Sowing: This weekend will no doubt see a hive of activity in tillage fields.
Many have been delaying sowing and waiting as patiently as they can as good weather prevails, but that patience is now running thin.
Later sowing has many benefits, from reducing disease and virus pressure to reducing grassweed incidence.
However, there’s a fine line between delaying sowing and watching the rain arrive and after the difficult autumn sowing season of 2020, it would be hard to blame anyone for heading to the fields at this stage.
Check on thousand grain weight ahead of planting to ensure the correct seed rate.
The important thing is to spread risk.
Rye can be planted first and can continue to be planted until the middle of October. BYDV is a big risk with winter barley, so if you have KWS Joyau, which claims to be a BYDV-tolerant barley, it may help to reduce BYDV risk for planting in September.
If you do not have seed ordered yet, get your order in as soon as possible, as there will no doubt be demand with the dry weather at present. There are reports of winter wheat being planted in some parts at present, but septoria is a massive risk to yield and all cultural control methods – including delayed sowing – are needed to reduce septoria levels as the chemical toolbox becomes depleted. Take-all risk is also decreased with a delay in sowing.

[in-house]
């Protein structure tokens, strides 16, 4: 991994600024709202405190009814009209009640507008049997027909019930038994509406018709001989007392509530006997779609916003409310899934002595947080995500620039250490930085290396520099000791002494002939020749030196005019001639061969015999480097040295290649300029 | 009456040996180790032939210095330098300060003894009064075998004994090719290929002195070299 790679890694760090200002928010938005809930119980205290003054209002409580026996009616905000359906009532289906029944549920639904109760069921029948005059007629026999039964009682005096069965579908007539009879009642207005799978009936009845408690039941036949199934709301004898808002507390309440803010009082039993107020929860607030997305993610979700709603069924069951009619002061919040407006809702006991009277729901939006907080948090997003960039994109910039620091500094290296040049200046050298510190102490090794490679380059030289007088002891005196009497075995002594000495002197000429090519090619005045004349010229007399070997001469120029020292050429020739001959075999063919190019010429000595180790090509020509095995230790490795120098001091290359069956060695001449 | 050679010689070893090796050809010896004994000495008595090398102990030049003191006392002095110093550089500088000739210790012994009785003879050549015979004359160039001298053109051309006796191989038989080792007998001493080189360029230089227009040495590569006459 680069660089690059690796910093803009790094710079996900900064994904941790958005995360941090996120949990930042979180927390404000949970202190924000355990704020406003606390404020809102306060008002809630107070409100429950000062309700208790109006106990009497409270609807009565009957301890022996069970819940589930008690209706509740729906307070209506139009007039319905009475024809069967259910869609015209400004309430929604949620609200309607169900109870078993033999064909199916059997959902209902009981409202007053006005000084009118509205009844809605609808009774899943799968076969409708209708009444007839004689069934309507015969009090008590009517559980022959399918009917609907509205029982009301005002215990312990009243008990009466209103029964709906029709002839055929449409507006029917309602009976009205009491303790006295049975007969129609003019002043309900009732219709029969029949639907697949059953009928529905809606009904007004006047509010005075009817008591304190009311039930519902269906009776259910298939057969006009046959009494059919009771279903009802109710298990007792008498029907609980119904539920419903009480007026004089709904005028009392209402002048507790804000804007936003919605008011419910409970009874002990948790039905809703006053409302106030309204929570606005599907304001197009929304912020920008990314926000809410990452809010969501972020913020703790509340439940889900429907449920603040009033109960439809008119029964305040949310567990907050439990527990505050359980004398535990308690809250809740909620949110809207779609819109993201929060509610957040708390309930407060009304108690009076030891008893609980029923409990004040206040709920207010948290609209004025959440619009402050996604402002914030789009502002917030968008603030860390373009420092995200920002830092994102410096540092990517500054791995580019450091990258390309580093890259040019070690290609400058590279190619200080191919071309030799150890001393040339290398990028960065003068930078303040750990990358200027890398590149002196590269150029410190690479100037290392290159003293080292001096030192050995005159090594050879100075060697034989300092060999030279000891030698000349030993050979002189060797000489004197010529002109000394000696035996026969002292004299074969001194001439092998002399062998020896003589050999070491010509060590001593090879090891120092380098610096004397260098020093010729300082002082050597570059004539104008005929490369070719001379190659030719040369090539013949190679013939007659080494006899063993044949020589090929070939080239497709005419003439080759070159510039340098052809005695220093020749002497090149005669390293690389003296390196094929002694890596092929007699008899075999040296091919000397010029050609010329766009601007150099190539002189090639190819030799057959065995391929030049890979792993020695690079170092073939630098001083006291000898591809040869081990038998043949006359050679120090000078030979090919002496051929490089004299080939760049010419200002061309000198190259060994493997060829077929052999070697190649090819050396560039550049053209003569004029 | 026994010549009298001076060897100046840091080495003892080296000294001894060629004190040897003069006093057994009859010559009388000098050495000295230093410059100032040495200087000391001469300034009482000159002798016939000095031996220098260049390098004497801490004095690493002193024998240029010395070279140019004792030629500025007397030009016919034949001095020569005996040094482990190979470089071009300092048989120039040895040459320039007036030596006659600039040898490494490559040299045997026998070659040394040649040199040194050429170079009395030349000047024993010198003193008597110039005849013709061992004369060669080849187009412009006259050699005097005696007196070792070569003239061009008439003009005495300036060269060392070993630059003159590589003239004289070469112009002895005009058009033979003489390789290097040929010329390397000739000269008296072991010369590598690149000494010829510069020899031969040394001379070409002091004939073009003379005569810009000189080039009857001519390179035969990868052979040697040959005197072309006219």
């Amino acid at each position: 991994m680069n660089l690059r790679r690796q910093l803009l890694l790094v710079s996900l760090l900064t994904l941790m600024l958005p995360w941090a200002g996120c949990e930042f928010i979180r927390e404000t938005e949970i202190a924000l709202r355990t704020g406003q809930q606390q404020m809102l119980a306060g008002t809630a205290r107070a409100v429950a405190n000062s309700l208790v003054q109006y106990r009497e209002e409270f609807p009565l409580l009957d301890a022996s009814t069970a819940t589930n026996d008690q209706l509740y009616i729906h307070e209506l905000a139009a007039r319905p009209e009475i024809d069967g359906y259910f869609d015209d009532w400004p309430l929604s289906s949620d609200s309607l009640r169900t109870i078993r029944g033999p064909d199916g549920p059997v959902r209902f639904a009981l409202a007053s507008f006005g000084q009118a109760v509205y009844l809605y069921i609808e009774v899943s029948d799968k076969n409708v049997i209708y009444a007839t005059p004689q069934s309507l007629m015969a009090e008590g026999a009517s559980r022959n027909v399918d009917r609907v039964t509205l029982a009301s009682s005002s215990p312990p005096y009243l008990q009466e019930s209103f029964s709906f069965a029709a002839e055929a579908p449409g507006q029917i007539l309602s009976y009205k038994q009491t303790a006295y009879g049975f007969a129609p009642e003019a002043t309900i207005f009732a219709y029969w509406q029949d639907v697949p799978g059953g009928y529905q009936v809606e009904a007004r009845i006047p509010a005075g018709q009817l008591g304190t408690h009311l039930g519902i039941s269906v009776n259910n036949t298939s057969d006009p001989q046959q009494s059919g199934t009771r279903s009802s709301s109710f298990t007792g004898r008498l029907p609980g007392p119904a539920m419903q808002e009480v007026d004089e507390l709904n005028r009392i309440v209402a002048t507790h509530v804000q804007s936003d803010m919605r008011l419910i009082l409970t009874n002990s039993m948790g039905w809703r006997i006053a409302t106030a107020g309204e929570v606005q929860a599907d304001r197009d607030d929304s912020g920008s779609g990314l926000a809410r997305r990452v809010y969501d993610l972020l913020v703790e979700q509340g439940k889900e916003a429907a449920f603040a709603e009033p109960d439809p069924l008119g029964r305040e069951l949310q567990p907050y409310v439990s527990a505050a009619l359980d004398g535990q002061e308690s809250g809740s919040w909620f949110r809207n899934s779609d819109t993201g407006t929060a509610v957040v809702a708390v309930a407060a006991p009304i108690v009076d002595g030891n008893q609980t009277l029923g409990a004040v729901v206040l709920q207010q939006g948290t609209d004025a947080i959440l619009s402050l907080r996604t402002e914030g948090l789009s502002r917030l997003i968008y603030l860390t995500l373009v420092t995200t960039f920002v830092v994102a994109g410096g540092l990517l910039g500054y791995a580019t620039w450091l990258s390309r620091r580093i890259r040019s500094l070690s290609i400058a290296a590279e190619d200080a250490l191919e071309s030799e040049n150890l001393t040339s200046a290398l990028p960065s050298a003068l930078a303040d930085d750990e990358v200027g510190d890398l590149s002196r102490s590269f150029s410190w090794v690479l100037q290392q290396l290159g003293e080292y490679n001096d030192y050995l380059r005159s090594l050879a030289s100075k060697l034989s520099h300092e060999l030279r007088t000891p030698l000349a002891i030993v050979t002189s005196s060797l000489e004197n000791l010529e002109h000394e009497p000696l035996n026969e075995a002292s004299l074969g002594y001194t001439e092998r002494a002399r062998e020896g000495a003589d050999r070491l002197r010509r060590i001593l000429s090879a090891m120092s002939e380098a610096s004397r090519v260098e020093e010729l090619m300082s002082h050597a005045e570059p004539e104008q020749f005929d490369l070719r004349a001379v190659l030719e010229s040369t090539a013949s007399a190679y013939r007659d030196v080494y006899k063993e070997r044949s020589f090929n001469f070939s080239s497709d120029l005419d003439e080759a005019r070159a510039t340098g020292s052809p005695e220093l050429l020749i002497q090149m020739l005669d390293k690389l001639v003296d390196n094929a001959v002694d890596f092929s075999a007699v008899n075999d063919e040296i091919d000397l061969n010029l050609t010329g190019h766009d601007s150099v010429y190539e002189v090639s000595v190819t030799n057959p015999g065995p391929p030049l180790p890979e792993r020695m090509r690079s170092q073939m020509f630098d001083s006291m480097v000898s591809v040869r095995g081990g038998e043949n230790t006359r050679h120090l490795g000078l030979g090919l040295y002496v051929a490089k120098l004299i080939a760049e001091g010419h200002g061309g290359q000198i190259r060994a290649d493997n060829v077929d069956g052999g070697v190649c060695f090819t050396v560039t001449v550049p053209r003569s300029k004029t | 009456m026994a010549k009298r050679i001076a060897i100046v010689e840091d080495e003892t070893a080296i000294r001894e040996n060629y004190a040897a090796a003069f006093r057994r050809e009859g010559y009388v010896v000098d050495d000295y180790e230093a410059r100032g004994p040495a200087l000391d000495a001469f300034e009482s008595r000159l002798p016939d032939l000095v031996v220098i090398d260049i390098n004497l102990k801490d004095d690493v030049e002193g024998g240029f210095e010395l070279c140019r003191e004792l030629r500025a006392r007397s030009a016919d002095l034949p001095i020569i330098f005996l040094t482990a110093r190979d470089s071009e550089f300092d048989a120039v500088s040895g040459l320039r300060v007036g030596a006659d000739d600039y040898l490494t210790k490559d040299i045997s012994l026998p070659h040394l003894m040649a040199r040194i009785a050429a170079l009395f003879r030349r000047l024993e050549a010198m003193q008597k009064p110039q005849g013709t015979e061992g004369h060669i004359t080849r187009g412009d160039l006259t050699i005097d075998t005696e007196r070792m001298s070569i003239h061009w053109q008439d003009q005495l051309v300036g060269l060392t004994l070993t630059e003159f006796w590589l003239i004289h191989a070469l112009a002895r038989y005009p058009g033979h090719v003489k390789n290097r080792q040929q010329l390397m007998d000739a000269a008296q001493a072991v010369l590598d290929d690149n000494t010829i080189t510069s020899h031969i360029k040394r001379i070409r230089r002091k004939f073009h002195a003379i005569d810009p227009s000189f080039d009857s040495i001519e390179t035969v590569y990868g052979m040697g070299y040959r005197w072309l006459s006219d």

Grass: Where sterile brome and blackgrass are a problem, avoid sowing winter barley. Delaying winter wheat planting into October will work well with some of the germination period for these weeds.
Making the most of the good weather includes grass weed control. This year is shaping up to a good one for applying pre-emergence herbicides, which offer the best control of problem grass weeds, like meadow grass and brome, once the crop is sown. Using stale seedbeds and later sowing dates can help to decrease grass weed pressure. Another input with a price increase is glyphosate due to shortages and logistics, so it may be worth shopping around for the best prices.
Fertiliser: Autumn is a time when tillage farmers often avail of a drop in fertiliser prices to spread spend across the year. However, this autumn, prices seem out of reach. Where they will go is unclear, but as fertiliser suppliers in Ireland hold off on making purchases, diving into that market will need a lot of consideration.
One thing that can be done to be as efficient as possible with fertiliser is to soil test. Autumn is an ideal time for this job. Consider taking soil samples where they are due before sowing winter crops so they are not forgotten.
Apply for the soil sampling programme: The new soil sampling programme from the Department of Agriculture opens for applications on Monday 27 September. Farmers can get up to 16 samples through the scheme, but there is sure to be high demand so apply early. The scheme tests for major and micronutrients, as well as soil carbon.